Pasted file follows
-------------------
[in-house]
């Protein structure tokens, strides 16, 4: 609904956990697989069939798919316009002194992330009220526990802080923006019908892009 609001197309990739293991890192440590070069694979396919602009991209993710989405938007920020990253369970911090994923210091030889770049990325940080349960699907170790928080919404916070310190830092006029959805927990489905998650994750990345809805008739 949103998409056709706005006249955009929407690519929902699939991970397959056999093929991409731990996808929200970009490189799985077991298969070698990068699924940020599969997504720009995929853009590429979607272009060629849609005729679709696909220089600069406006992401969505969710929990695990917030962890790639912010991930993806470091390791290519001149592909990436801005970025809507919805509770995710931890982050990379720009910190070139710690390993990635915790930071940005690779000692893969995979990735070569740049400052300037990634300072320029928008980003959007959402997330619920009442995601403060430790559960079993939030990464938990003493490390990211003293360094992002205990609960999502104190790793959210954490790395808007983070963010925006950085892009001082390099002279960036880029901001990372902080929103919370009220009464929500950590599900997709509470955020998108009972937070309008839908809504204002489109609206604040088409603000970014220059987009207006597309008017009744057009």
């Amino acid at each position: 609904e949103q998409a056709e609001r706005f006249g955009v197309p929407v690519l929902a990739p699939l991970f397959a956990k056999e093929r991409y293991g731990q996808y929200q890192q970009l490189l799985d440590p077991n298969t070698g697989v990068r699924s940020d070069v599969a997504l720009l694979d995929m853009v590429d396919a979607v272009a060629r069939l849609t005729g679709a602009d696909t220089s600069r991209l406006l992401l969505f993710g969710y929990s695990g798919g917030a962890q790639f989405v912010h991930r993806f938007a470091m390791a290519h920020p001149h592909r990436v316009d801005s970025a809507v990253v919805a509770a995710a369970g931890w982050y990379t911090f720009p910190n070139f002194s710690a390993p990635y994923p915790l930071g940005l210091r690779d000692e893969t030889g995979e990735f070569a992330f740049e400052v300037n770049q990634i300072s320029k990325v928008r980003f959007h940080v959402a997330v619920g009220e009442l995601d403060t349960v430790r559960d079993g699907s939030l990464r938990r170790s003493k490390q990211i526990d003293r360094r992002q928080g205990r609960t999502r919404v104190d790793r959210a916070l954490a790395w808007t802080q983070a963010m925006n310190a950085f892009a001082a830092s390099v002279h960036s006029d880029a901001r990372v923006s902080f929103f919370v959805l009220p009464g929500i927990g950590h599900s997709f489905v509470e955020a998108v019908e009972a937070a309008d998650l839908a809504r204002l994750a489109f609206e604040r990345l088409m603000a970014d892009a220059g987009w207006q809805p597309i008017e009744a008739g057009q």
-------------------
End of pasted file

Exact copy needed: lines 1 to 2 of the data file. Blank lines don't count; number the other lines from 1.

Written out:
[in-house]
């Protein structure tokens, strides 16, 4: 609904956990697989069939798919316009002194992330009220526990802080923006019908892009 609001197309990739293991890192440590070069694979396919602009991209993710989405938007920020990253369970911090994923210091030889770049990325940080349960699907170790928080919404916070310190830092006029959805927990489905998650994750990345809805008739 949103998409056709706005006249955009929407690519929902699939991970397959056999093929991409731990996808929200970009490189799985077991298969070698990068699924940020599969997504720009995929853009590429979607272009060629849609005729679709696909220089600069406006992401969505969710929990695990917030962890790639912010991930993806470091390791290519001149592909990436801005970025809507919805509770995710931890982050990379720009910190070139710690390993990635915790930071940005690779000692893969995979990735070569740049400052300037990634300072320029928008980003959007959402997330619920009442995601403060430790559960079993939030990464938990003493490390990211003293360094992002205990609960999502104190790793959210954490790395808007983070963010925006950085892009001082390099002279960036880029901001990372902080929103919370009220009464929500950590599900997709509470955020998108009972937070309008839908809504204002489109609206604040088409603000970014220059987009207006597309008017009744057009």